There’s always a day to bury bad news. To coincide with the political spectacle of the Tory leadership contest filling up the tabloids and broadsheets, the BBC chose to release its annual report on its highest-paid presenters. Call me a cynic but I can’t help but feel this is a carefully timed media campaign to distract attention away from the corporation revealing a series of astronomical and unjust pay rises.
One of the biggest was Naga Munchetty. The BBC Breakfast presenter has received a £110,000 pay increase, taking her annual salary upwards of £370,000. Greg James’ salary has increased by £80,000, taking him towards £400,000. I’ve got nothing against the man, but that’s probably because I have no idea who he is. Perhaps that’s my fault and I am showing my age.
I just would have thought that if he was being paid that much he must be a household name. Meanwhile, someone I have heard of, Steve Wright, appears to have taken a £15,000 pay cut. But that might be because the veteran DJ had his show cancelled. No doubt yet another victim of the tried and tested BBC formula of being pushed out the door for being old and white. Just ask Sue Barker.
Other well-known stars to take a pay cut include Gary Lineker. The former footballer turned punditry guru recently made the headlines when he claimed he was the victim of bullying as a child; because apparently he is black. Which came as surprising news to a lot of people, including myself. Linekar’s salary has decreased by £10,000; from £1,360,000 to a paltry £1,350,000.
I stand by his brave decision to take such a massive pay cut. How he will survive I do not know. The man’s work ethic is relentless: the Match of the Day presenter provides a few minutes of incisive analysis during a highlights package discussing equally dull, overpaid people kicking a football.
Meanwhile, your 85-year-old grandmother is receiving endless threatening letters demanding she pays her TV licence, when she’s already sold the television to pay her heating bill.
With some 25 million people coughing up the annual £159 TV tax, it’s nice to know the corporation can still afford to pay Zoe Ball just short of a million pounds a year. Yet as the host of the Radio 2 breakfast show she has lost over one million regular listeners. I am all for performance-related pay but the BBC simply does not understand its audience. Or in some cases, doesn’t listen to them at all.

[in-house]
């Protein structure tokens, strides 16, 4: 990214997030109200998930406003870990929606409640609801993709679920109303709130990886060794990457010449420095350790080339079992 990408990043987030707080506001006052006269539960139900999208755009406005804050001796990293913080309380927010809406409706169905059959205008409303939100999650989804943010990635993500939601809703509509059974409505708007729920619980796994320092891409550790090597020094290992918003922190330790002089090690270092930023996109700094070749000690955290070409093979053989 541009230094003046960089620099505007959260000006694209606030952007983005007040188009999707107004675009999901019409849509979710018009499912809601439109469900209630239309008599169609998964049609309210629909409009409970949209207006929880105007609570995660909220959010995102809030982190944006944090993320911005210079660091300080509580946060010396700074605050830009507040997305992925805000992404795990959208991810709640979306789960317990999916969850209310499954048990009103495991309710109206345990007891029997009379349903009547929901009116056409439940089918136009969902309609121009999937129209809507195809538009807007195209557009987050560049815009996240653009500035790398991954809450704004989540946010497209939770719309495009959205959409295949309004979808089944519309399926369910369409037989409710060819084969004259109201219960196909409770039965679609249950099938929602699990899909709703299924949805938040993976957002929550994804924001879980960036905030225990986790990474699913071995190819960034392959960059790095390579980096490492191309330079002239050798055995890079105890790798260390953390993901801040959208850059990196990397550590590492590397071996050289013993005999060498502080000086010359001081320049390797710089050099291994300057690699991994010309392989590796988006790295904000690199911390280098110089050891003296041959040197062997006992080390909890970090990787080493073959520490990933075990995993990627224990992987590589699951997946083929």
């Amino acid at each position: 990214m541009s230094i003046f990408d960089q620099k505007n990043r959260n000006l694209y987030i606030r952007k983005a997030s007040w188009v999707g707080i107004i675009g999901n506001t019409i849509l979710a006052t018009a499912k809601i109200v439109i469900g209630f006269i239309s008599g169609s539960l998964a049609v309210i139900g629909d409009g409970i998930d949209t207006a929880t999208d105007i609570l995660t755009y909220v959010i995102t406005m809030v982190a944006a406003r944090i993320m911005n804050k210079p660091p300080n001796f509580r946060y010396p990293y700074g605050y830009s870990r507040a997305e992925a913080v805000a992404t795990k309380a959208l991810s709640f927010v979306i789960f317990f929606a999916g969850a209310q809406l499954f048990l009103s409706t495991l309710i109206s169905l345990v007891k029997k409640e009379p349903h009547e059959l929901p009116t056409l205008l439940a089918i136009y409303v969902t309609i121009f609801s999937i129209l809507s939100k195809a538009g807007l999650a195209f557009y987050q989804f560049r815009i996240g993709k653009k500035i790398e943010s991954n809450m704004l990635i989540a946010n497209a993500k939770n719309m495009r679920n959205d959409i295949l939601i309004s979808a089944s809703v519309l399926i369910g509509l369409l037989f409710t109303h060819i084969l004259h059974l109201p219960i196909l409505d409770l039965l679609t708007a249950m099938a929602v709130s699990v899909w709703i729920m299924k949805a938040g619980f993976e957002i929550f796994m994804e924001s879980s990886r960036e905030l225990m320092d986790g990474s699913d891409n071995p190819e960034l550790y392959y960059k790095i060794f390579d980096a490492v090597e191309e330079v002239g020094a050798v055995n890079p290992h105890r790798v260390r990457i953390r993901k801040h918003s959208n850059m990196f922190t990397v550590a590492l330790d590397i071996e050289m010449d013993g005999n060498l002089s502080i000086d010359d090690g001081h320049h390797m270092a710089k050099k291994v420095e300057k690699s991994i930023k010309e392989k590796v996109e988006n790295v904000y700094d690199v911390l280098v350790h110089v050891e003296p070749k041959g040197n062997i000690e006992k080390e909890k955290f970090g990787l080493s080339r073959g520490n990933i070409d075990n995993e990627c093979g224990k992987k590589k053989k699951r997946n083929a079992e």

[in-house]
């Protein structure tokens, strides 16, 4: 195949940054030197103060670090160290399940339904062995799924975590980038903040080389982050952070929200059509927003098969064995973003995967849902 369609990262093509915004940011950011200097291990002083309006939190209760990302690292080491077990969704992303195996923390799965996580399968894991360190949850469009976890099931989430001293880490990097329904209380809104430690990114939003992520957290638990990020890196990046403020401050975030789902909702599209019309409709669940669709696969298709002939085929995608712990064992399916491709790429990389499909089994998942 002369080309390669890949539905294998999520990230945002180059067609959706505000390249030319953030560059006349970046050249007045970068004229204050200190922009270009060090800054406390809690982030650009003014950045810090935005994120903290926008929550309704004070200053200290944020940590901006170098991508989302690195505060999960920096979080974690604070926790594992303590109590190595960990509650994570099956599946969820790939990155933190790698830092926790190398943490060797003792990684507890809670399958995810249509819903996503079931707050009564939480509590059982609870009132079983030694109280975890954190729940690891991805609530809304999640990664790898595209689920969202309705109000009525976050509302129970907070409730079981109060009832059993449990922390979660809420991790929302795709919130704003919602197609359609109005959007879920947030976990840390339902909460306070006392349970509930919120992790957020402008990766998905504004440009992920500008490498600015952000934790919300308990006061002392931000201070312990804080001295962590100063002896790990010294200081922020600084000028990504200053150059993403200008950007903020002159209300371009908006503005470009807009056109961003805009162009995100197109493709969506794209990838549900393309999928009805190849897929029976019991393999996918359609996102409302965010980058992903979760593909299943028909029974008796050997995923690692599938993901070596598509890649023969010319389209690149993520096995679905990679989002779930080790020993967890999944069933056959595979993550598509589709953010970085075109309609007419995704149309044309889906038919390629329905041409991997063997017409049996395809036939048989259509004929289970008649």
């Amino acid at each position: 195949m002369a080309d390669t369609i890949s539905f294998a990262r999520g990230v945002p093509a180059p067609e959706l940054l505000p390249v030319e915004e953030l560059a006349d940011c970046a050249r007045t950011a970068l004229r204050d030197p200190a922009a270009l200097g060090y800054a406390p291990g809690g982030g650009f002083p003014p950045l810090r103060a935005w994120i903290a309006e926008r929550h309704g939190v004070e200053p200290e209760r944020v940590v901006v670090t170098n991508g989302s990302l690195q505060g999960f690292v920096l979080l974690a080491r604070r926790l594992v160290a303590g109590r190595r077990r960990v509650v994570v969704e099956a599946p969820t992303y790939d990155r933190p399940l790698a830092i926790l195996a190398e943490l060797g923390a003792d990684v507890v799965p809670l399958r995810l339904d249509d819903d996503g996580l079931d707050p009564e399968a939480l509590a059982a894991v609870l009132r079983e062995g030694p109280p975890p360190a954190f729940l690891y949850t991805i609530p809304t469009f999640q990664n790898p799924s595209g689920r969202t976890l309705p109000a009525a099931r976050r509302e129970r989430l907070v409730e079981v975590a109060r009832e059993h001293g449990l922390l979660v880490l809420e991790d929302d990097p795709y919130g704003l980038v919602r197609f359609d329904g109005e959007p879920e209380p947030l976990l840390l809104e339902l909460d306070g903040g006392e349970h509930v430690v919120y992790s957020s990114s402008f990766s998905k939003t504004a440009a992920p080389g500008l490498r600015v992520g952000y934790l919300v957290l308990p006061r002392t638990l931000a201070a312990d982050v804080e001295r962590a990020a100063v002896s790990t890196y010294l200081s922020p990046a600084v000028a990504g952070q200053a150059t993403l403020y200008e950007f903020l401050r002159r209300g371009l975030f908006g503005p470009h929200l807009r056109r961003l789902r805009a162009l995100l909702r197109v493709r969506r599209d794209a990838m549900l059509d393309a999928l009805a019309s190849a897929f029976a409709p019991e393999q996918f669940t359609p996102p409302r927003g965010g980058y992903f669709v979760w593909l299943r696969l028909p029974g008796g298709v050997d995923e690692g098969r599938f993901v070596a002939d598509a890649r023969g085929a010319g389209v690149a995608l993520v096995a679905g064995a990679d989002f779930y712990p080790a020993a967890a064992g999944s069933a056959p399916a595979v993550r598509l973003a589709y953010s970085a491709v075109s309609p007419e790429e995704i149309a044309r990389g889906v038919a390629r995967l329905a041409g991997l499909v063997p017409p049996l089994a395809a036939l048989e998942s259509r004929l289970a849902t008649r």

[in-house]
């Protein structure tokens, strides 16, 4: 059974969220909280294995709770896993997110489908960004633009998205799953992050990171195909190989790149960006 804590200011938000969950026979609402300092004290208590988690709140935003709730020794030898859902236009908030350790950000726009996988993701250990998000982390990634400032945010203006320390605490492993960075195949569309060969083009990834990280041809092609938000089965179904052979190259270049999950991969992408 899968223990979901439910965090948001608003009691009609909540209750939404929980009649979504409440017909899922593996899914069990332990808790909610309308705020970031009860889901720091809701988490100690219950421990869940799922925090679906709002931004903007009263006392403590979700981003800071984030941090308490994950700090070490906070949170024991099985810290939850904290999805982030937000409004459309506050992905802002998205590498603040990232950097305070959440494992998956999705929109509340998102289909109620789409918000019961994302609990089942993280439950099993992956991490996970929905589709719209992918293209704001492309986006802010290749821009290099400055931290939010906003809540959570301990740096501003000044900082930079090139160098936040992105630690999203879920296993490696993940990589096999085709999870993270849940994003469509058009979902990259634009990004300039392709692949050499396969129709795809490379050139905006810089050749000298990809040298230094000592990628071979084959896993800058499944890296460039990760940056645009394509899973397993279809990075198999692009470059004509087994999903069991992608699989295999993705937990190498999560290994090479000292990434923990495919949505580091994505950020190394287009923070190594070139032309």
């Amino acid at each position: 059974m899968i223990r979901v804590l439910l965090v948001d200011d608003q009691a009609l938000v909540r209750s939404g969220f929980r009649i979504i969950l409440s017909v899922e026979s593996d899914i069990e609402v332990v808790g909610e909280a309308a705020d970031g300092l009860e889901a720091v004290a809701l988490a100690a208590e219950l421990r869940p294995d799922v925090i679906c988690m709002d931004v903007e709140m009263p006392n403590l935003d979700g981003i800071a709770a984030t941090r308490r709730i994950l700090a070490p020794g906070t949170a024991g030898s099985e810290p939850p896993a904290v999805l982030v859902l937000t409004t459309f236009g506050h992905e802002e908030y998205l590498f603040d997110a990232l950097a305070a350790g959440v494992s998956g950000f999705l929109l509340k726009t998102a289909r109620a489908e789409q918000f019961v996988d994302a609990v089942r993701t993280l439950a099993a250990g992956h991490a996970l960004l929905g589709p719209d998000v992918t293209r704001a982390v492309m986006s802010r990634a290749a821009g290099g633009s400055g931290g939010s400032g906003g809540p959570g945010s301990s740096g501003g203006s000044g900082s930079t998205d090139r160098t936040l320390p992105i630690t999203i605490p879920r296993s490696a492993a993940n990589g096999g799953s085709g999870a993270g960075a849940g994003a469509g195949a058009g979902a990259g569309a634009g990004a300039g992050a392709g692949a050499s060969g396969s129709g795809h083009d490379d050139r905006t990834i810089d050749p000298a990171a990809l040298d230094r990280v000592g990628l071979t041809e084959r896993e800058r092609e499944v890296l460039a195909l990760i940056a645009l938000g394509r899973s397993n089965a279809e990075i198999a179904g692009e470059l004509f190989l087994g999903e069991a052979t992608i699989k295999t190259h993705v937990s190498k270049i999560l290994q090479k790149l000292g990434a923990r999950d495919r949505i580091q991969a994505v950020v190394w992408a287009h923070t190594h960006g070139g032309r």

With the list of Tim Westwood’s alleged sexual improprieties only now just coming to light — coupled with the news that the corporation knew about a historic complaint against the DJ — the institution’s reputation is hanging in the balance.
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When challenged on the pay increases, Director General Tim Davie argued: “We’re showing incredible restraint in a market that’s being driven by extreme hyper-inflation and competition.” And that is exactly the problem.
Should a publicly funded institution really be boasting about paying presenters such huge salaries? It sends the signal that it is in the business of competing for talent with the commercial sector. In which case it is not a public service broadcaster.
Besides the monumental waste of money, the other issue that continues to plague aunty is that of neutrality. Whether that’s Emily Maitlis’ editorial screed against Dominic Cummings or Gary Linekar’s perpetual Twitter virtue-signalling, its presenters frequently display their true ideological colours.
Former D.G. Mark Thompson publicly stated that “there was a massive left-wing bias at the BBC.” This may explain why the public have little trust in the BBC. In its latest report, just 51 per cent of UK adults believe the corporation provides impartial news.
The Royal Charter is up for renewal in 2027. If the corporation wants to win back not only the trust of its audience but survive in its current form as a publicly funded institution, then it urgently needs to address these issues.